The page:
Eye For Film >> Movies >> Baby (2007) Film Review
Films depicting revenge and gang culture are quite common, although director Juwan Chung steps into fairly unfamiliar territory in Baby, a story following west coast American Asian life. The focus is on the lead character, Baby, played by David Huynh, who falls into the wrong crowd at an early age, resulting in a seven-year prison stretch. Once released, it’s time for revenge.
The reason for Baby’s incarceration is shown via flashbacks, while the initial scene shows him being released from prison. Back home, he only has his best friend, alcoholic father and childhood sweetheart, who all try to persuade him to avoid returning to his old lifestyle.
As the film progresses, we see further scenes of pre-prison life, which help shape his motivation for redemption. As a young boy, Baby was taken in by a gang after witnessing them commit a murder. The chain of events results in Baby being sent to a juvenile hall having been convicted of manslaughter. While trying to get back to normality once released, Baby can’t help but fall back into the gang culture, which appears to be rife. Following his seven-year absence, only one former gang member remains - Bennie (Feodor Chin) - whom Baby revisits.
Once a useless and cowardly member of the gang, Bennie is now all powerful and runs an outfit of his own. After starting a new gang with a friend he met in prison, the two collide, consequently creating a bloody battle of revenge, whilet Baby finds himself torn between his childhood sweetheart and the need to fill a void by rejoining the gang culture.
The plot itself is fairly rudimentary and typical of the gang-related revenge sagas. To make up for this, the timeline alternates between past and present, aiming to give more information as to the motive of the lead character. While it’s admirable to try showing the storyline in this way, Chung just can’t pull it off, and as a result there is no real flow to the film. As well as this some of the editing is poor, with fade-in and fade-out type shots resembling a shoddy, amateur effort. These, combined with Rocky-esque montages, exacerbate the low-budget feel of the film.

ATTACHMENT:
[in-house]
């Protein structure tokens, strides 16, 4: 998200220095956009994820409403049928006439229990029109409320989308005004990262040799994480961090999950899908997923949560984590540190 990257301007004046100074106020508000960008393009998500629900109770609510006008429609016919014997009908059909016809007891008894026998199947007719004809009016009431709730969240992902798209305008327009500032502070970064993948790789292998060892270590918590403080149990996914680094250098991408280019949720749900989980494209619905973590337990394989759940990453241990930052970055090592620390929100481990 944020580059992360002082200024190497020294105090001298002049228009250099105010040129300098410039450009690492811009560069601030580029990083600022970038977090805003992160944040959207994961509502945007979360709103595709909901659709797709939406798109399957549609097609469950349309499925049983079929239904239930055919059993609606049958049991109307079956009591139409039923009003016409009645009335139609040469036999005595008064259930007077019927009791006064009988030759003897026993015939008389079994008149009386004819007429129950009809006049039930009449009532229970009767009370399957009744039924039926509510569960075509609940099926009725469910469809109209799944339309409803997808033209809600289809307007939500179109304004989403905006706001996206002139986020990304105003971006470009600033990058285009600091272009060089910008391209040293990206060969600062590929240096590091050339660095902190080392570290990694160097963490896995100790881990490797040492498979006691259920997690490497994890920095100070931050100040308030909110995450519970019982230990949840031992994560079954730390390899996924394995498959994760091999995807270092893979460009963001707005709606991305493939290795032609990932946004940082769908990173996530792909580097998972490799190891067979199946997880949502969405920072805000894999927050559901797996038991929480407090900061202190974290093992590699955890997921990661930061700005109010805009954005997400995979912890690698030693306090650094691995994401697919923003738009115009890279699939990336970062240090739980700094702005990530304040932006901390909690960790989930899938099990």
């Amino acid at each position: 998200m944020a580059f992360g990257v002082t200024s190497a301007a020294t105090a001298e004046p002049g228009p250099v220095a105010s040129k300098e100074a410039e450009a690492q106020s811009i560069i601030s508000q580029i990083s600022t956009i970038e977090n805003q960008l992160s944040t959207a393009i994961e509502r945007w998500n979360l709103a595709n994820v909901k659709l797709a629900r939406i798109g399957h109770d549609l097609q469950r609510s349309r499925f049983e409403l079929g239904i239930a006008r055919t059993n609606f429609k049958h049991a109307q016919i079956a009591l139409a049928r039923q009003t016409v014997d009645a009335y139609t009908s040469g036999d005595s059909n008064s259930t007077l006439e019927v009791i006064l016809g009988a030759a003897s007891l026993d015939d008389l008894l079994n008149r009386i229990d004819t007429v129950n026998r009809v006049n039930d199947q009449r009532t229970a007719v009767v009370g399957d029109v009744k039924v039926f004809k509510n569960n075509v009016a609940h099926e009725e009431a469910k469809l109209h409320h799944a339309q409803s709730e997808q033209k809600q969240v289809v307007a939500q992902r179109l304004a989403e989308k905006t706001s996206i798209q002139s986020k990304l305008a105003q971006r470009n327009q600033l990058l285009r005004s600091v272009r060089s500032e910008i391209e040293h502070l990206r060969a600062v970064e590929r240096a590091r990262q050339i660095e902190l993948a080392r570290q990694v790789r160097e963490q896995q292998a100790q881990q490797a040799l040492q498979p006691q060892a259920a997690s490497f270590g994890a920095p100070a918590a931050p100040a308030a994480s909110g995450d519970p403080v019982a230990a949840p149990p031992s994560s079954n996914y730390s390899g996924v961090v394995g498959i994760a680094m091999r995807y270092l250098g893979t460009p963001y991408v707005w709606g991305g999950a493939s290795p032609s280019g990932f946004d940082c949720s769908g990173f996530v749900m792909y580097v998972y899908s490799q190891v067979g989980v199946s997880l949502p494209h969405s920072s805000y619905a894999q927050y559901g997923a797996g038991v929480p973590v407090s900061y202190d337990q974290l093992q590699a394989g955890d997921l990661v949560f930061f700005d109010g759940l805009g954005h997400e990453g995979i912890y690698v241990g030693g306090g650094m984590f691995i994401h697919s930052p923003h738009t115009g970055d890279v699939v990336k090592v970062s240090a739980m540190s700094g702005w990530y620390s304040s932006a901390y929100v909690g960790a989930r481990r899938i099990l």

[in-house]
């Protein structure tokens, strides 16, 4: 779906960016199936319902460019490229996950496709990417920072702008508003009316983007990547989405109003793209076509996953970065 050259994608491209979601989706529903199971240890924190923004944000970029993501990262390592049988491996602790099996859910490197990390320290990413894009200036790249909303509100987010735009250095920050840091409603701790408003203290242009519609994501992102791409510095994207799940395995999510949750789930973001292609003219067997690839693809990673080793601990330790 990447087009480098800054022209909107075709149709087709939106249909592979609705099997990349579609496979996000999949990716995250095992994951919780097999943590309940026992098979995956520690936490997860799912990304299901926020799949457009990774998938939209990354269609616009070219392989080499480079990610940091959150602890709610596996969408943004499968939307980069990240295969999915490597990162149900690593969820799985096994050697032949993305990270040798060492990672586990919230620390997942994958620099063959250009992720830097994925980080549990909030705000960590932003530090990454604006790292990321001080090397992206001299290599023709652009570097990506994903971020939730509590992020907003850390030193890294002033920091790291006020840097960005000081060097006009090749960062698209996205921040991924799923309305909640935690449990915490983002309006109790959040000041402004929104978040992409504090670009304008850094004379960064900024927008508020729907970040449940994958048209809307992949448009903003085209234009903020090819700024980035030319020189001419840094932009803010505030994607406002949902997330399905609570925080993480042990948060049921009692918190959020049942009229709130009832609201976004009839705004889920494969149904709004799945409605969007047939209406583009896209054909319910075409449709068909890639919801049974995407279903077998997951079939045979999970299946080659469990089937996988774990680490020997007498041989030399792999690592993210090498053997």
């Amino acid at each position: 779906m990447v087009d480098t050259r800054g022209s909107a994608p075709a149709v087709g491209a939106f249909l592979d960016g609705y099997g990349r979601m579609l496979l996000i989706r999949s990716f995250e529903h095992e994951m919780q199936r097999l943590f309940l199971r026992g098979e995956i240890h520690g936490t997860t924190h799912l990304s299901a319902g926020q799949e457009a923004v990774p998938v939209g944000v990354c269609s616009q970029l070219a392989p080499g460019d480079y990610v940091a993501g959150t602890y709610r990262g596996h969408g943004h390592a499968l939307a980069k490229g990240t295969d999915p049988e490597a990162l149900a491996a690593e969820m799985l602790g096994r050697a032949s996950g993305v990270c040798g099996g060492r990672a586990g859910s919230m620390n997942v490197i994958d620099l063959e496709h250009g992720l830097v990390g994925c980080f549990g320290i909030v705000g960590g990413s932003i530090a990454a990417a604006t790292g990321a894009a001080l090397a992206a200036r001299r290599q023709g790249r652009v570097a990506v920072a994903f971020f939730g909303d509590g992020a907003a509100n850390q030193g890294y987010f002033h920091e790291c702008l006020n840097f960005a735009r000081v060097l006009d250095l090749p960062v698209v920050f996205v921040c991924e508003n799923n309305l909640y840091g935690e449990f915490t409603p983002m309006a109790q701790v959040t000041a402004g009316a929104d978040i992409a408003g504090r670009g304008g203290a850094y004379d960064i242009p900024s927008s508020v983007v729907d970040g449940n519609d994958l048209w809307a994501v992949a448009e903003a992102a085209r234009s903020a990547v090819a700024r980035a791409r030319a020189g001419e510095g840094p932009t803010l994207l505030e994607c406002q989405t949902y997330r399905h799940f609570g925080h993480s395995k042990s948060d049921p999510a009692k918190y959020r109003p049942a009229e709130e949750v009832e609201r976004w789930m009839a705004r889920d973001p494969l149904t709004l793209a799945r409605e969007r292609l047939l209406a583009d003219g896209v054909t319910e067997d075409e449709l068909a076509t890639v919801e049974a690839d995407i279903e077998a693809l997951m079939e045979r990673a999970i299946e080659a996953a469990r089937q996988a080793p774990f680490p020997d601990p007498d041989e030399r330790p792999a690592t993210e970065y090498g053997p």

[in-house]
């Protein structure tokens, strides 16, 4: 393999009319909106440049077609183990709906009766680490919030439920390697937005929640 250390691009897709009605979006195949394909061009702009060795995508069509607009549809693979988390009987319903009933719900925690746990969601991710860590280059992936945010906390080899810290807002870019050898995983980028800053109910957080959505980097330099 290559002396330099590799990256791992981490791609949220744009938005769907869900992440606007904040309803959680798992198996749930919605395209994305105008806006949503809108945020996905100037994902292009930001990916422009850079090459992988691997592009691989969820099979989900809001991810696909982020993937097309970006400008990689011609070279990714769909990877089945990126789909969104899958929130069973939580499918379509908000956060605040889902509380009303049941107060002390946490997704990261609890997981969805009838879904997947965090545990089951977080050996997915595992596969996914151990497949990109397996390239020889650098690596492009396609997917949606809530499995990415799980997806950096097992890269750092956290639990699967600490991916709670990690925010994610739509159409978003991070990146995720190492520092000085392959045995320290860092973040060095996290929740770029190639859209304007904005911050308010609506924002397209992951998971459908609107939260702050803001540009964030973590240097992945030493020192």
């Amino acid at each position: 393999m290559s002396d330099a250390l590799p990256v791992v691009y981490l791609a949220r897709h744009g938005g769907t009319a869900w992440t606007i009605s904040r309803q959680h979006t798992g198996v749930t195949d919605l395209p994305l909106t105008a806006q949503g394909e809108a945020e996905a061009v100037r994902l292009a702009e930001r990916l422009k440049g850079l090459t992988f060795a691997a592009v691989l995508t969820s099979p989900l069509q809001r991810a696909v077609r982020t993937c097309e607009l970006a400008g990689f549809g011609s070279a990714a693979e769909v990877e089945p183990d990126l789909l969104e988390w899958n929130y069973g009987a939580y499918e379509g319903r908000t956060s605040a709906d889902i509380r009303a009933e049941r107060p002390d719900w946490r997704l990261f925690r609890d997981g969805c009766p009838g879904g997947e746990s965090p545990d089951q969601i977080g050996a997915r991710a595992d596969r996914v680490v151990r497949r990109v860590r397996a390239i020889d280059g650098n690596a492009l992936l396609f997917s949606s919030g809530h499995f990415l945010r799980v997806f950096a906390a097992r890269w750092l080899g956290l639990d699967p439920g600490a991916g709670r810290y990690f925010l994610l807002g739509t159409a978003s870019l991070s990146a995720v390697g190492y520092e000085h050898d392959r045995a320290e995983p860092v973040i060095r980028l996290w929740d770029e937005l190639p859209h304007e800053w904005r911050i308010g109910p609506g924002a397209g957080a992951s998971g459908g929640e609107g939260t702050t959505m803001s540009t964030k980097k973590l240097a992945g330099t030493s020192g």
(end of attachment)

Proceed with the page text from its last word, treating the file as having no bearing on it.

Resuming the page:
As you’d expect, there are numerous violent encounters. These are brutal yet, unfortunately, poorly constructed. The characters also fit into stereotypical roles, with Baby the lead who could have a better life but who finds feelings of resentment and anger plunge him back into the life he had before, while gang lord Bennie shows no originality. That is not to say all the attributes of the film are poor, Chung shows some occasional glimpses of promise with certain scenes which look more pleasing to the eye, but these are all too irregular. Also, one redeeming character is Robbie (Aljarreau Galang) who is genuinely convincing and refreshing.
One of the biggest downfalls of Baby is the quality of the acting. Huynh is far from convincing in the lead role, and seems two-dimensional at times. The majority of the cast are poor and give the film an amateur feel, which results in a lack of conviction to the plot. There are a few who rise above the rest, with Feodor Chin assured in his role as Bennie and Galang chilling in his portrayal of maniac Robbie.
Despite its obvious flaws, the film does have an enjoyment factor which is a slight compensation for any negative aspects. Although Chung has serious intentions about the story and the violence involved (the story is loosely based on the life of one of his friends) it is just fun to watch at times and, in places, amusing. Films like Transporter and Shoot 'Em Up understand the concept of not taking themselves too seriously and it works well, and if this had been the case with Baby, it would have improved the feel of the film.
Consequently, Baby is a film which underperforms and despite its potential, never produces enough quality, although it has its moments.Reviewed on: 13 Feb 2009